In November 2006 an intense storm dropped 45 cm (17.9 in) of rain over 36 hours at Mount Rainier National Park, Washington. The record floods from this event caused the park to be closed for six months, destroying roads and trails, damaging utilities, and cutting off access to park campgrounds. The region overall has seen increasing flood damage: six of the largest storms on record have occurred in the last 25 years (Parzybok et al. 2009). Flooding at Mount Rainier is not uncommon, but the November 2006 flood was by far the most destructive in park history and its effects are still felt today. Though one might conclude that the 2006 flood was an anomalous event in the park’s history, recent trends in flooding, aggradation (excessive sediment accumulation in riverbeds), debris flows, glacial recession, and warming temperatures are consistent with effects of climate change.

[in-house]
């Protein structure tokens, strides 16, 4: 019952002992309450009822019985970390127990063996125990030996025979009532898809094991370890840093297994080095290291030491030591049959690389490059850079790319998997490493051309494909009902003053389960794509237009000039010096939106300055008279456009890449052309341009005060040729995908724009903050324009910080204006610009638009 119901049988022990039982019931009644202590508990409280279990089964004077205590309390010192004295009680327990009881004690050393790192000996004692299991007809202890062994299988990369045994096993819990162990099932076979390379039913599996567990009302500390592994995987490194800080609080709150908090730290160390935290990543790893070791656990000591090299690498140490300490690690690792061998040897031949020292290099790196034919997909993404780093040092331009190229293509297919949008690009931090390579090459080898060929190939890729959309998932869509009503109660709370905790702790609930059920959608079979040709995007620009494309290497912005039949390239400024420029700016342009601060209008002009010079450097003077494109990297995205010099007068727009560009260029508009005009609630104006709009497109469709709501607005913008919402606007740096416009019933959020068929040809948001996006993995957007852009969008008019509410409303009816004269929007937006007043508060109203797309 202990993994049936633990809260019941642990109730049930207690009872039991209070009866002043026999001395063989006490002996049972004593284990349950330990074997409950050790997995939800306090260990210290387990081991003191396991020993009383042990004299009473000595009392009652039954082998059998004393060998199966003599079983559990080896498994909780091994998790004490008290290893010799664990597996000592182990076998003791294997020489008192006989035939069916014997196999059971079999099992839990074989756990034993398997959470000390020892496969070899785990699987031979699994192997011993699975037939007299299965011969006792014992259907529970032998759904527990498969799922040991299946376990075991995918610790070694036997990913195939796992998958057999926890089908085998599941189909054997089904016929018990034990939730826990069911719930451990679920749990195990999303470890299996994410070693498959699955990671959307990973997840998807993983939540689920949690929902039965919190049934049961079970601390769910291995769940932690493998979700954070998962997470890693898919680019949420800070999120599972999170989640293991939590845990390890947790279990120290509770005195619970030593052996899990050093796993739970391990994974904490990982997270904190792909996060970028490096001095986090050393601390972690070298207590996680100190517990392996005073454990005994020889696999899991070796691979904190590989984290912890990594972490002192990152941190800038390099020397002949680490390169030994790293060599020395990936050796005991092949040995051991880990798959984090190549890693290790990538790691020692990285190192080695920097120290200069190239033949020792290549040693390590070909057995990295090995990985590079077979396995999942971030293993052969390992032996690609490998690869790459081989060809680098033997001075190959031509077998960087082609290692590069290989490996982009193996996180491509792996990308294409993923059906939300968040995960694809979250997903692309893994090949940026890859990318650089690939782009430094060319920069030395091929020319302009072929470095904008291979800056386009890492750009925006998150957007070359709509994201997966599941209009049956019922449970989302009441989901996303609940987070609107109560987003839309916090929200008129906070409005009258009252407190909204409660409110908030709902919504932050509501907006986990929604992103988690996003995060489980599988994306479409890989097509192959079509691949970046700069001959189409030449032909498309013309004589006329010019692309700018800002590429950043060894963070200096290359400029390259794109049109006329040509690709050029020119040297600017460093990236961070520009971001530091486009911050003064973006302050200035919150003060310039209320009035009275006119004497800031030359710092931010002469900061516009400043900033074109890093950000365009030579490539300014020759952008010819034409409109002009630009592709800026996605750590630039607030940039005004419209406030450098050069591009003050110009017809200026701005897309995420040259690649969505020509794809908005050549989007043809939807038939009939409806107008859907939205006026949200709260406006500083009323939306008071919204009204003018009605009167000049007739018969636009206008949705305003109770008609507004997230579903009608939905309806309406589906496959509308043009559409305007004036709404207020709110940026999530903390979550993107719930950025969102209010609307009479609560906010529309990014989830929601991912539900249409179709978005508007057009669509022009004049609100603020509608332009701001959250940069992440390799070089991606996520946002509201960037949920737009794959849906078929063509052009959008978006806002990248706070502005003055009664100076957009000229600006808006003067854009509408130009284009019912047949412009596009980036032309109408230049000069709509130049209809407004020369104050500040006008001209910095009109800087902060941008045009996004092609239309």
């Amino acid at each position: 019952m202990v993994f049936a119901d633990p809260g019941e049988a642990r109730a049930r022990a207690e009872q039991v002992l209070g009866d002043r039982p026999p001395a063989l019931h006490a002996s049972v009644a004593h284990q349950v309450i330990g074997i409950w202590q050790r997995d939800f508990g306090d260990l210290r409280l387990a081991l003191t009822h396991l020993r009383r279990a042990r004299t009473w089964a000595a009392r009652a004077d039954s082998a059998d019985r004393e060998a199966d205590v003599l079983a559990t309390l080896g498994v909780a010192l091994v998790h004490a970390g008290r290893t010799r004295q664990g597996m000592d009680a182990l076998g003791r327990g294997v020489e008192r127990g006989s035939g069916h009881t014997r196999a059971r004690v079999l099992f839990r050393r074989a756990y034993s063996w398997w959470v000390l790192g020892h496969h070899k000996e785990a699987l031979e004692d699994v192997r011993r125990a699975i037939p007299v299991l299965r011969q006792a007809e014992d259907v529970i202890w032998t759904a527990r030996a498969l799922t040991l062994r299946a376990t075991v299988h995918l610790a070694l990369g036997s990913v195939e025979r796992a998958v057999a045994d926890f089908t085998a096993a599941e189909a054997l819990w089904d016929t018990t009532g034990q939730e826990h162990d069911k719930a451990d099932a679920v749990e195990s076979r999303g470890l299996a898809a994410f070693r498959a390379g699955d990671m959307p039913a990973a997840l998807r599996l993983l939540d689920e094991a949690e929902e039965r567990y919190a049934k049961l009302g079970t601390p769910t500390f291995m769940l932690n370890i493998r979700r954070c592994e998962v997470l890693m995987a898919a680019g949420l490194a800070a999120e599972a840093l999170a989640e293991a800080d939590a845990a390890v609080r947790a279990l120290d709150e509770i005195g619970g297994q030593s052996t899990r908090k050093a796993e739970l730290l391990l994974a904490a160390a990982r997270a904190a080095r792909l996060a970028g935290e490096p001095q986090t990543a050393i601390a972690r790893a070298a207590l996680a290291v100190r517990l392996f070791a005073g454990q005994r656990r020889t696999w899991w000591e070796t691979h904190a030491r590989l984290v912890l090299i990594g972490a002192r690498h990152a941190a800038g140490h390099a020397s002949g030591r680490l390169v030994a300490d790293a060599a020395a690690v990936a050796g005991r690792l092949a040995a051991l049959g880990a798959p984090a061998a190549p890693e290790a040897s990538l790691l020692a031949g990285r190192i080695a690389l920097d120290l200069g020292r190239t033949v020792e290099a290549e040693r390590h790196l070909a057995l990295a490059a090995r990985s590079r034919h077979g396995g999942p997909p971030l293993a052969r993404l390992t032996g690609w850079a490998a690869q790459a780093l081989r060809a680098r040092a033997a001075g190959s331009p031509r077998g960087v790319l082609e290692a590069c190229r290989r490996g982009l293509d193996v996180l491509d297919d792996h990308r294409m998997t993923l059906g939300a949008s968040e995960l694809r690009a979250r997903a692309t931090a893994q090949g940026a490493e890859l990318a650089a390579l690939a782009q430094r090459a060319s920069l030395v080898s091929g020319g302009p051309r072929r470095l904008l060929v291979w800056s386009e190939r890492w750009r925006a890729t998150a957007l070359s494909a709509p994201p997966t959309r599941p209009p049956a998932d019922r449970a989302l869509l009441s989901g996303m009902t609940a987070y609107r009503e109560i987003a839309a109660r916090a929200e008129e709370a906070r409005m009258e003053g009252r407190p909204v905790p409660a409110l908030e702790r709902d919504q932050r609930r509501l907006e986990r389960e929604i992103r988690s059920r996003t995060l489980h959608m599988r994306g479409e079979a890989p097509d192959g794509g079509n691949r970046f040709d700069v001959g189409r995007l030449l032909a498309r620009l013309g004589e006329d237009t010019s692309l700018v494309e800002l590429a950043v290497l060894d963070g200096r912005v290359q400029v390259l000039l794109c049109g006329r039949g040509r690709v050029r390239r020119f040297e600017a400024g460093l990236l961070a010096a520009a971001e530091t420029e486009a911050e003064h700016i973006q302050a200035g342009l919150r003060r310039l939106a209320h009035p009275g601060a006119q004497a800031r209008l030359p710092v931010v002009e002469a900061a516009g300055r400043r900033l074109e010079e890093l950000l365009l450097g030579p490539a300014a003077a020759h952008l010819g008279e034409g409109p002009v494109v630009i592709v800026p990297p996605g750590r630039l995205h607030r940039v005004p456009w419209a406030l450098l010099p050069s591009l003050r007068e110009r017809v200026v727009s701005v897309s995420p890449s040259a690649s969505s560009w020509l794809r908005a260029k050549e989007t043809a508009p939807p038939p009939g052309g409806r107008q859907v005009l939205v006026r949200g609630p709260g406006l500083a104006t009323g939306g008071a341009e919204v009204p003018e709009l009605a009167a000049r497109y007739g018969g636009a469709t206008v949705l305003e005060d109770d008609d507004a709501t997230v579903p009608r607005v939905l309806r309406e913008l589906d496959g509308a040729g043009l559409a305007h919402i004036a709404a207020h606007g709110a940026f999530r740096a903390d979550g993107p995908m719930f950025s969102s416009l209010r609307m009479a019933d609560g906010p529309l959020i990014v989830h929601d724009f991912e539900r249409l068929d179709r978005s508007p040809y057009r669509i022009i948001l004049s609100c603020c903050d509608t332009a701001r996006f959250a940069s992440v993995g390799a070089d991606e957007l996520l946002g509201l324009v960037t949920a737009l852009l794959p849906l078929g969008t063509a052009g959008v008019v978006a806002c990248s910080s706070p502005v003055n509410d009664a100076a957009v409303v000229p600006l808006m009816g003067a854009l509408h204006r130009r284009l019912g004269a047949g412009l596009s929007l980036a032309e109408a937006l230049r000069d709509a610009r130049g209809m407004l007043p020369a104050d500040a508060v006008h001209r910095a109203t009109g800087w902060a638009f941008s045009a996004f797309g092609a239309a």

Because of steep topography, Mount Rainier hosts significant development in valley bottoms near rivers. Large portions of the mountain’s infrastructure are built in the rustic style of architecture from the early 1900s, and make up the park’s designated National Historic Landmark District (NHLD), the highest level of cultural resource protection. Much of this development occurred before recognition of hazards associated with building near rivers. For example, the Carbon River Road on the northwest side of the park was built along the grade of the river. Repeated flooding in the 1990s and subsequent destructive floods in 2006 and 2008 have damaged significant portions of the road, cutting off access to the northwestern portion of the park. The Longmire Complex, which is one of the main developed areas on the west side of the park, is located adjacent to the Nisqually River. This river is up to 30 feet in elevation higher than nearby roads and park buildings, which are only protected by a small levee (fig. 1). Park staff must determine how best to manage infrastructure in peril, including areas that have been designated as NHLD features.